• "The politics of the state's elected officials reflects the politics of the state's primary voters - extremist, petty, and downright nasty on both sides."

• "The locos are just louder."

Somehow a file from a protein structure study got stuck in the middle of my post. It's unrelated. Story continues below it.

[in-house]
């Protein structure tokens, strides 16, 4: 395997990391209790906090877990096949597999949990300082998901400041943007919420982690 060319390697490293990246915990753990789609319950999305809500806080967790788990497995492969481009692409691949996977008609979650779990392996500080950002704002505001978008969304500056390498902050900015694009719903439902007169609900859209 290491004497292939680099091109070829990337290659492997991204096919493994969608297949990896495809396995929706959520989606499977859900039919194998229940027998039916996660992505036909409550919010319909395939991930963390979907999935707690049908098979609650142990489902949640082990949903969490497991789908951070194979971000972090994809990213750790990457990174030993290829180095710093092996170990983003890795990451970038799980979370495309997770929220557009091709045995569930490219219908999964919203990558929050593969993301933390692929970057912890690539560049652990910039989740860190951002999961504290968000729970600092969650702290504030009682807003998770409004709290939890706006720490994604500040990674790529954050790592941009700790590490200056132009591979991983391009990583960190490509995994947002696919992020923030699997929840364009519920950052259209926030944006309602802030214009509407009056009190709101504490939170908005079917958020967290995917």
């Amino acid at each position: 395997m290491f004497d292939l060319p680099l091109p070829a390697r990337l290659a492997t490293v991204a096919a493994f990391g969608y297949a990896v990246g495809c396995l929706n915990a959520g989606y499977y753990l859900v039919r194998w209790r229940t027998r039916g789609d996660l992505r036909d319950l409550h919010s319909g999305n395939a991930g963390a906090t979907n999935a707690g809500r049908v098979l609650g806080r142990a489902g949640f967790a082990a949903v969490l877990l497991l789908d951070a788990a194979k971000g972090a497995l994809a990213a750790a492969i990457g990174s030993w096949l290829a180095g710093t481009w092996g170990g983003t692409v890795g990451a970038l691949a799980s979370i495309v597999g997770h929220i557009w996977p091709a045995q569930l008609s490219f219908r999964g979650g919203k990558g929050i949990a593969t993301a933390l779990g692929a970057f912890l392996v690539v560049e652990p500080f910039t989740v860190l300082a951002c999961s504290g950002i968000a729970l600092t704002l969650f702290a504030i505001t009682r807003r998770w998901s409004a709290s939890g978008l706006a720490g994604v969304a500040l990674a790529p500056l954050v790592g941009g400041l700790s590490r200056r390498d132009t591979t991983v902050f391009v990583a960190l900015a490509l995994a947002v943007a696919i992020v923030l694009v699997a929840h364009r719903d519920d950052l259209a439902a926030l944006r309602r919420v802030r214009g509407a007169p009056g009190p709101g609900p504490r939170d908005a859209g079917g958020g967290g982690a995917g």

Our thanks to this week’s participants: Gene Acuna, Cathie Adams, Brandon Aghamalian, Jenny Aghamalian, Clyde Alexander, George Allen, David Anthony, Jay Arnold, Louis Bacarisse, Charles Bailey, Tom Banning, Mike Barnett, Dave Beckwith, Rebecca Bernhardt, Andrew Biar, Allen Blakemore, Tom Blanton, Hugh Brady, Steve Bresnen, Chris Britton, Jay Brown, Lydia Camarillo, Kerry Cammack, Marc Campos, Thure Cannon, Janis Carter, Tris Castaneda, Corbin Casteel, William Chapman, Elna Christopher, John Colyandro, Harold Cook, Beth Cubriel, Randy Cubriel, Denise Davis, Hector De Leon, June Deadrick, Nora Del Bosque, Tom Duffy, David Dunn, Richard Dyer, Jeff Eller, Jack Erskine, Jon Fisher, Rebecca Flores, Wil Galloway, Norman Garza, Dominic Giarratani, Bruce Gibson, Stephanie Gibson, Scott Gilmore, Eric Glenn, Daniel Gonzalez, Jim Grace, John Greytok, Jack Gullahorn, Clint Hackney, Anthony Haley, Wayne Hamilton, Bill Hammond, Adam Haynes, John Heasley, Jim Henson, Ken Hodges, Steve Holzheauser, Billy Howe, Laura Huffman, Deborah Ingersoll, Richie Jackson, Cal Jillson, Jason Johnson, Mark Jones, Robert Jones, Lisa Kaufman, Russ Keane, Robert Kepple, Richard Khouri, Tom Kleinworth, Sandy Kress, Pete Laney, Dick Lavine, James LeBas, Donald Lee, Luke Legate, Richard Levy, Elizabeth Lippincott, Ruben Longoria, Homero Lucero, Vilma Luna, Matt Mackowiak, Bryan Mayes, Dan McClung, Parker McCollough, Robert Miller, Bee Moorhead, Mike Moses, Steve Murdock, Keir Murray, Pat Nugent, Sylvia Nugent, Nef Partida, Gardner Pate, Jerry Philips, Tom Phillips, Wayne Pierce, Richard Pineda, Allen Place, Royce Poinsett, Kraege Polan, Jay Pritchard, Jay Propes, Ted Melina Raab, Bill Ratliff, Kim Ross, Jeff Rotkoff, Jason Sabo, Paul Sadler, Mark Sanders, Andy Sansom, Jim Sartwelle, Stan Schlueter, Bruce Scott, Robert Scott, Ben Sebree, Bradford Shields, Dee Simpson, Ed Small, Martha Smiley, Larry Soward, Dennis Speight, Steve Stagner, Jason Stanford, Keith Strama, Bob Strauser, Colin Strother, Charles Stuart, Michael Quinn Sullivan, Sherry Sylvester, Jay Thompson, Russ Tidwell, Trent Townsend, Trey Trainor, John Weaver, Ware Wendell, Ken Whalen, Darren Whitehurst, Seth Winick, Alex Winslow, Peck Young, Angelo Zottarelli.